Despite our hopes for the vaccine, restrictions on our social lives seem to loom indefinitely. New collaborative architecture firms have proposed social distancing-friendly performance venues to keep things afloat.
By this point, it is no surprise that social distancing laws have had a devastating financial impact on public venues, despite their positive effect on slowing virus transmission.
One of the worst-hit areas has been the entertainment industry, which relies on footfall to keep doors open, staff in action, and revenue coming in.
Many organisations have forged inventive quick fixes where restrictions allow, such as the Berliner Ensemble theatre group, which removed 500 of the 700 seats in their 19th Century Schiffbauerdamm building in May of last year. This savvy modification successfully allowed performances to continue while keeping audience household groups seated 1.5 metres apart from each other, as local rules dictated.
Some of the most innovative and Covid-secure solutions, however, have come from brand new structure designs, inspired by the limitations of the pandemic and intended to provide a better standard of safety to both performers and spectators. In an effort to create sustainable spaces for a post-pandemic world, architecture ‘laboratory’ Colab-19 have built La Concordia, a multi-use plaza in Bogotá.
The design uses the ancient, open-air model of the amphitheatre to combat the most current and pressing issue of our time.
Scaffolding and sheets of natural yute fabric – widely used to package potatoes and coffee – are composed into a layered structure that offers a retail space on the ground floor, dining and audience seating on the first floor, and a green rooftop on the highest level, which delivers a panoramic view of the city.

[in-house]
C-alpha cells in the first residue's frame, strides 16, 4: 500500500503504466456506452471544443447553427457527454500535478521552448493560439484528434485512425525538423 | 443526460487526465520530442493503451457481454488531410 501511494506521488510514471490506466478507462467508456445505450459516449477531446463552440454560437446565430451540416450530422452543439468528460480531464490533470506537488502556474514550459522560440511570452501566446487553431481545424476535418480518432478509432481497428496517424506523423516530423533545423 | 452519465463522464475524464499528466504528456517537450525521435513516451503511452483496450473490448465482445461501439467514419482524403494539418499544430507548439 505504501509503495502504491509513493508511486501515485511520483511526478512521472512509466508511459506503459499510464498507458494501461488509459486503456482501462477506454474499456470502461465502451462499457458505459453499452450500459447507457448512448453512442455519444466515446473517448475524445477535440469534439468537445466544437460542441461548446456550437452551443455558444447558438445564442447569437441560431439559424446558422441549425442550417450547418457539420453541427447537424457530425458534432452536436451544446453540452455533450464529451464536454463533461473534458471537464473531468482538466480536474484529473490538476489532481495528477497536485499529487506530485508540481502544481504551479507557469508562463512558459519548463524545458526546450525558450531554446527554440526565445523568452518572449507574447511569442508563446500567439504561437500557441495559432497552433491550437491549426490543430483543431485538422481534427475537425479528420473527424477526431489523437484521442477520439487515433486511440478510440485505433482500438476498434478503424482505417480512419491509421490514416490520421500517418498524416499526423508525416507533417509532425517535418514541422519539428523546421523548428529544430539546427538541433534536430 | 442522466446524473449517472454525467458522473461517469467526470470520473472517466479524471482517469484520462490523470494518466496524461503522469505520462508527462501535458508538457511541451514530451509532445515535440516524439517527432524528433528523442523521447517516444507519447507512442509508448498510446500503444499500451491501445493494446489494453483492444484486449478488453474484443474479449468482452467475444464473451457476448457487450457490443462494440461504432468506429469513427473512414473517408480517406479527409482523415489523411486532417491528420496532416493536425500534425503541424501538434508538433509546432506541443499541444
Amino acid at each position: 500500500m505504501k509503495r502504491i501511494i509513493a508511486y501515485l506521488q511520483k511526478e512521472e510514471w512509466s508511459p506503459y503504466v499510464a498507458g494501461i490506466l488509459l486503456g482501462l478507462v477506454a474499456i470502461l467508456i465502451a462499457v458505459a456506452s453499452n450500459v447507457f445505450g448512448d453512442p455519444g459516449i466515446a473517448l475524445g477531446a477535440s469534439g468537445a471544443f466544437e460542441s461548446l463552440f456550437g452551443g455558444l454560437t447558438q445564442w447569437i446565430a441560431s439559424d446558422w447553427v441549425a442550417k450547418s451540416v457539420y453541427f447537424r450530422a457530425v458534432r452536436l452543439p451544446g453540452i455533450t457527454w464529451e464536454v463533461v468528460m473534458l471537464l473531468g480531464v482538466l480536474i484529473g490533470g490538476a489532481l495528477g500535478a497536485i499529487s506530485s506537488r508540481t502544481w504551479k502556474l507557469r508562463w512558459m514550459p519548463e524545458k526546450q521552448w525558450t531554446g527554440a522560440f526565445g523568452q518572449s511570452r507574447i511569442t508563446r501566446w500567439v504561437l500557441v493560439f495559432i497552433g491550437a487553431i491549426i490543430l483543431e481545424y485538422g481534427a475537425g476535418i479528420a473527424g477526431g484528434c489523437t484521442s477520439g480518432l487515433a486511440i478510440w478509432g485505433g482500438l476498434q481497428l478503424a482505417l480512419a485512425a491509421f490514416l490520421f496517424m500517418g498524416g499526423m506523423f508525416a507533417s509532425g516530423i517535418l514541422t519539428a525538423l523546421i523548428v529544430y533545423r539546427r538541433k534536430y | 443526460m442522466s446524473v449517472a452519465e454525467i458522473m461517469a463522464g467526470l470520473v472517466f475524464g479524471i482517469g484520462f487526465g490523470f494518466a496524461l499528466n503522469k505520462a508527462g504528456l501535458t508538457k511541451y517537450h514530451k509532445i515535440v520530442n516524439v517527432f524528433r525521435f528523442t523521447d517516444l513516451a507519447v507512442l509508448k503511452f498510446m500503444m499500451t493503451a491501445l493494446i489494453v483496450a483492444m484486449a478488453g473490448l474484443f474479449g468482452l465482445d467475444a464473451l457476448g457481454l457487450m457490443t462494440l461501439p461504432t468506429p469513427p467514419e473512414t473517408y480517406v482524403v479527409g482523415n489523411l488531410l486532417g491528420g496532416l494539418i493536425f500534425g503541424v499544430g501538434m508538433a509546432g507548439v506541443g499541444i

These layers are composed in a ‘U’ shape, centred around a large performance space in the middle. Amidst the isolation of the pandemic, the structure can be used as a cultural and social hub, offering plays and concerts but also cinema screenings and yoga classes for the residents of the Colombian capital.
In a city that has experienced one of the longest lockdowns in the world – where the majority of inhabitants are not able to work from home and thousands have lost their jobs to venue closures – Colab-19’s design offers hope that a new normal can be achieved. It suggests that with enough ingenuity and a degree of fresh thinking, public life can be reinstated. A large sign on the structure’s exterior reads ‘# ARQUITECTURA POR LA VIDA’ – architecture for life.
Colab-19 chose to use low-cost and repurposable materials to help keep the budget as minimal as possible, responding to Bogotá’s increasingly volatile economy brought about by the events of the last year. The resulting aesthetic is quite different from what regular theatregoers might be used to, but the courtyard of industrial platforms delivers on offering a quick and creative solution to an immediate and pressing problem.